The next morning, Thursday, you awake feeling somewhat relieved, though exceedingly weak. You are hungry, but your fridge sits empty. You have no maid and your colleague neighbor is at work, so no one is around to help. Hence you get dressed and steel thyself to set forth three blocks to the supermarket in search of vittles, that you might nourish both body and spirit after your tumultuous journey home. As an intellectual exercise to/from the store, you count the number of times you must stop to rest (for the curious among ye, ‘tis 17).  You note that an average of three people passes you on each of these occasions while you rest leaning against a pole with head in hands and, in a disappointing display of just how callous folks can be, not a single person bothers asking if you are okay. Not that you need it, but what if you were really dying? You recall that this is why you love thy betrothed, for ne’er has she abandoned ye during a moment of crisis. You begin to understand here the broader scope of “in sickness and health”. You return to your apartment, put the food into the fridge, then fall into a deep sleep, the first real one you’ve enjoyed since Rwanda.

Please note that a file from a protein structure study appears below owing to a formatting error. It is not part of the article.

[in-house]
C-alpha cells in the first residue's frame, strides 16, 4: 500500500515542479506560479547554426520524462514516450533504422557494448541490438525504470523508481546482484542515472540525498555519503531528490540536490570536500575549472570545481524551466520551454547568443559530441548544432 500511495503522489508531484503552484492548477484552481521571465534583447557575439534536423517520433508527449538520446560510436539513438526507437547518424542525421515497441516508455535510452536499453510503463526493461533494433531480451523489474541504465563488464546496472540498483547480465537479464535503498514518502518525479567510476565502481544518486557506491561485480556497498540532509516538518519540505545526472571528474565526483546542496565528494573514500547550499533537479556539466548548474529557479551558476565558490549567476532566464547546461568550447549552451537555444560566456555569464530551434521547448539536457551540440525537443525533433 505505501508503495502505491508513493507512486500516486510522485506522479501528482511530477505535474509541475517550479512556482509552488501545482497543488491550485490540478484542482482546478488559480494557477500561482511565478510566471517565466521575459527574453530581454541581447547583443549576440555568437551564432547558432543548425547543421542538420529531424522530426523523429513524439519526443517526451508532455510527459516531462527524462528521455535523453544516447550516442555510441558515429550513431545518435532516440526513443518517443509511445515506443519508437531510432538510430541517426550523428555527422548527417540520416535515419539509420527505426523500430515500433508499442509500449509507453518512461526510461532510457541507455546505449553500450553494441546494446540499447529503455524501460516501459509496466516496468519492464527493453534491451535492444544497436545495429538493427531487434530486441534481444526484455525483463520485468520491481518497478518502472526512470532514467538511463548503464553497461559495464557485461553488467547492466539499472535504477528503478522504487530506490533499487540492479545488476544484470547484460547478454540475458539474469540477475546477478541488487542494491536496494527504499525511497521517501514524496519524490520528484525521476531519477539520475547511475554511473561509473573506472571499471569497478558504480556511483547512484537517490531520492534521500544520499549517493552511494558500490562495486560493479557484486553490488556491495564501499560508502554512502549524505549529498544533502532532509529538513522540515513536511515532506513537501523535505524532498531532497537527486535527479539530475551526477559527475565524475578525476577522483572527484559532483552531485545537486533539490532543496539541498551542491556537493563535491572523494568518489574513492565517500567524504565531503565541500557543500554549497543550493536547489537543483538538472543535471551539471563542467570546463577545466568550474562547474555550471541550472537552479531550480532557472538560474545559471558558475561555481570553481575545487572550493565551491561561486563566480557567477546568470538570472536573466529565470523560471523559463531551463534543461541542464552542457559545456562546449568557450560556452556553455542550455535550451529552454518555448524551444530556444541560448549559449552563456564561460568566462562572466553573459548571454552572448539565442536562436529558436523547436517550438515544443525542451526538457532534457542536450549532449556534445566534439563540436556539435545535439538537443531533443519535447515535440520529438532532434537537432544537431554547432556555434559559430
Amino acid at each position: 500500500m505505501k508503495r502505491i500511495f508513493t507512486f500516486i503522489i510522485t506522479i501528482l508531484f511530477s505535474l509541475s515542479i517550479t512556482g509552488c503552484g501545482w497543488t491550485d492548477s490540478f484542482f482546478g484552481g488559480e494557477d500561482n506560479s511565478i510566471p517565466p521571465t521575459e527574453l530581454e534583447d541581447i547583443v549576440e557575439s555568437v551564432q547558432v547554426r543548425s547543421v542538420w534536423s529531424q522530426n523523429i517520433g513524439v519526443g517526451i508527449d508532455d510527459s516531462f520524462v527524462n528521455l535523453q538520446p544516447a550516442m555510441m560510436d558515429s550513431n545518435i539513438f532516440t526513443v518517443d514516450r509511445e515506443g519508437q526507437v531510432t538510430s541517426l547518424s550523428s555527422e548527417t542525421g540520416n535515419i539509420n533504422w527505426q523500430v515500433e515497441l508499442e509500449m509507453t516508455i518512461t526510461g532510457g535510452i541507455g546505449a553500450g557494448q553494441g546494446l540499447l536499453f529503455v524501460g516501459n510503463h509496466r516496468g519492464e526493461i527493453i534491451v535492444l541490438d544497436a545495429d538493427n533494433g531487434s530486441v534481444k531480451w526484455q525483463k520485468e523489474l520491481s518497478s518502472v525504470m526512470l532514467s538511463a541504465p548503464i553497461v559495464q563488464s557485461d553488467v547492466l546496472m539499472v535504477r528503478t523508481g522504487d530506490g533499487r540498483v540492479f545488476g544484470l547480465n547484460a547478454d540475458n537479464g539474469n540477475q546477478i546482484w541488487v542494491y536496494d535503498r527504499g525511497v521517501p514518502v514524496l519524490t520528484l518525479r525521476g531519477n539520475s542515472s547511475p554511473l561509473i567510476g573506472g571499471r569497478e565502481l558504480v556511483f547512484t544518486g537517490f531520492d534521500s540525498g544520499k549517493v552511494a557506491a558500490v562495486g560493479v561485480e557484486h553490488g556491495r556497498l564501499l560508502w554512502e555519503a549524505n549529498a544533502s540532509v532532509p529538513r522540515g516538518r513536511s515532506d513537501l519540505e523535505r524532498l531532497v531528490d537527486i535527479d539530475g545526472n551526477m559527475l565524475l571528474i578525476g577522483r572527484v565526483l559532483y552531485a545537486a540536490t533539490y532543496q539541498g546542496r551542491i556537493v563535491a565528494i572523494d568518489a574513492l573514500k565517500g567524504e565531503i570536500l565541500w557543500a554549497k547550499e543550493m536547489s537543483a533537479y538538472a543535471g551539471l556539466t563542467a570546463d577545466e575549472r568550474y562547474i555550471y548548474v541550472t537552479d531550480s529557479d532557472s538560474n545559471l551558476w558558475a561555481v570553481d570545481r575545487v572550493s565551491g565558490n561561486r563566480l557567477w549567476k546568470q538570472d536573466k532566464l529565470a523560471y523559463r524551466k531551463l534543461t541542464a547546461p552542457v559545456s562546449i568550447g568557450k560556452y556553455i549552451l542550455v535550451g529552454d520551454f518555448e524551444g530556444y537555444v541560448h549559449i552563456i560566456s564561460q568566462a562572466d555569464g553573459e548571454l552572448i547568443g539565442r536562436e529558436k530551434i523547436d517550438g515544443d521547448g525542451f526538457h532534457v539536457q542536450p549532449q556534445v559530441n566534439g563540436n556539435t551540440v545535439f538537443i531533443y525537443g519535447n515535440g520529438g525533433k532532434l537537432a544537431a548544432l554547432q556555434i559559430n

When you awake later in the day, miraculously you feel fully recharged. Clearly suffering a bout of temporary amnesia, you discern this is a prime moment to get some exercise, for you have desired a good swell these many days. And so you execute your personal variant of the Insanity workout in your living room. You make it through with flying colors, amazed at your own fortitude so shortly after weathering a violent storm. You lean over to remove your sweat-drenched ankle socks and promptly pull a muscle in your lower back. It spasms so badly that you see stars, hyperventilate, and bellow a specific bilabial fricative forcefully enough to rustle pigeons from church steeples. You do not see a doctor, though. Pulling a page from your peewee baseball playbook, you decide to “walk it off”. You take Excedrin, self-massage, and go out in search of comfort food: two triple cheeseburgers, large fries, and a Coke. And thus the vicious circle commences again.